The bacteria living in your gut, called microbiome, has a direct impact on your immune system, say experts. With the focus on the current pandemic, many leading health experts wonder if improving the gut microbiome could have a positive impact in battling COVID-19. Dr. Miguel Freitas, Ph.D., vice president of scientific affairs at Danone, North America, and an expert on probiotics, says that our digestive system houses 70% of our immune system, so eating certain foods can benefit both your gut and your immune system.
”I personally encourage people to consume fermented products like yogurt and kefir to support gut health and the immune system,” he told EatingWell, adding that ”emerging evidence is showing more and more how gut microbiome can play an important role in keeping us healthy.”
New Study Shows Microbiome Influences Antibody Production
Because the microbiota is so complex, containing hundreds of different bacterial species, it was not known how the presence of microbes in the intestine shaped the antibodies that are present even before we are challenged by an infection. Researchers have now shown how beneficial microbes reprogram white blood B cells that produce antibodies and how this helps counter infections.
In a research article published in the journal Nature, a European research team analyzed billions of genes that code the antibodies in a system that allows the responses to individual benign intestinal microbes to be understood.
B cells are white blood cells that develop to produce antibodies. These antibodies, or immunoglobulins, can bind to harmful foreign particles (such as viruses or disease-causing bacteria) to stop them from invading and infecting the body’s cells.
Intestinal microbes trigger expansion of B cell populations and antibody production, but until now it was unknown whether this was a random process, or whether the molecules of the intestinal microbes themselves influence the outcome.
Researchers used specially designed computer programs to process millions of genetic sequences that compare the antibody repertoire from B cells, depending on whether the microbes stay in the intestine, or whether they reach the bloodstream. In both cases the antibody repertoire is altered, but in rather different ways depending on how the exposure occurs.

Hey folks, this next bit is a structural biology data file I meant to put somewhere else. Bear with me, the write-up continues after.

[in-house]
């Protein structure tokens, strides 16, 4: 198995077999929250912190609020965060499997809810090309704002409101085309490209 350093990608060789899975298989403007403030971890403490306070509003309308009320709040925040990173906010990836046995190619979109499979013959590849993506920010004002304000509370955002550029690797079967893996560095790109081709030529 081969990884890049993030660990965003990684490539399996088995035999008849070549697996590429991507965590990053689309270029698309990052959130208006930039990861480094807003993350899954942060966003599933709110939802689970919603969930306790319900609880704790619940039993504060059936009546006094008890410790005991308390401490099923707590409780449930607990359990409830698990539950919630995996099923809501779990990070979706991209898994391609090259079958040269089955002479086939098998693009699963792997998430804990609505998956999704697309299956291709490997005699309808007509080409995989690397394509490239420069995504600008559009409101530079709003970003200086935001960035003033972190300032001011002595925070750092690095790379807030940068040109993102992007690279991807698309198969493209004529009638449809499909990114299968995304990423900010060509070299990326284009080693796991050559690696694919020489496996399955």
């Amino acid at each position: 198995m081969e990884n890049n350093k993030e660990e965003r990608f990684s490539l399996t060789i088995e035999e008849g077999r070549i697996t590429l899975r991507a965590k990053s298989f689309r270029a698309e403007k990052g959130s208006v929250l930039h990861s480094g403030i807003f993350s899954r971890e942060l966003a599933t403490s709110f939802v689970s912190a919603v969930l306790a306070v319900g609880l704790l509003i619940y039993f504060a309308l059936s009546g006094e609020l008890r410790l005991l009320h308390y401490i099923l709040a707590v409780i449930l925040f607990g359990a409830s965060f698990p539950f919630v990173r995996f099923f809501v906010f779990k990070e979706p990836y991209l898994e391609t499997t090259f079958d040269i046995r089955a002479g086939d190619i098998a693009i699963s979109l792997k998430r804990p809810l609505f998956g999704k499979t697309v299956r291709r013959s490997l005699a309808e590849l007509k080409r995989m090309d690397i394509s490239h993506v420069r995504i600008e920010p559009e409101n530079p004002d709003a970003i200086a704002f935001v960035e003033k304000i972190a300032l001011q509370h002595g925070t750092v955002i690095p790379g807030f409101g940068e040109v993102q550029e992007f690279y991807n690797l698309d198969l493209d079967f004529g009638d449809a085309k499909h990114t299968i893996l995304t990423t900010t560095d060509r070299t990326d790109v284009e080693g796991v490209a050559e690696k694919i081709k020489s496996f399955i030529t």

“Interestingly, this is rather predictable depending on the microbe concerned and where it is in the body, indicating that the intestinal microbes direct the development of our antibodies before we get a serious infection and this process is certainly not random,” explains Dr. Ganal-Vonarburg.
Summary The variety and volume of bacteria in the gut, known as the microbiome, may influence the severity of COVID-19 as well as the magnitude of the immune system response to the infection, suggests research published online in the journal Gut.
Imbalances in the make-up of the microbiome may also be implicated in persisting inflammatory symptoms, dubbed ‘long COVID’, the findings suggest.
COVID-19 is primarily a respiratory illness, but the evidence suggests that the gut may also have a role.
As the gut is the largest immunological organ in the body and its resident microbes are known to influence immune responses, the researchers wanted to find out if the gut microbiome might also affect the immune system response to COVID-19 infection.
They therefore obtained blood and stool samples and medical records from 100 hospital inpatients with laboratory-confirmed COVID-19 infection between February and May 2020 and from 78 people without COVID-19 who were taking part in a microbiome study before the pandemic.
The severity of COVID-19 was classified as mild in the absence of x-ray evidence of pneumonia; moderate if pneumonia with fever and respiratory tract symptoms were detected; severe if patients found it very difficult to breathe normally; and critical if they needed mechanical ventilation or experienced organ failure requiring intensive care.
To characterise the gut microbiome, 41 of the COVID patients provided multiple stool samples while in hospital, 27 of whom provided serial stool samples up to 30 days after clearance of SARS-CoV-2, the virus responsible for COVID-19.
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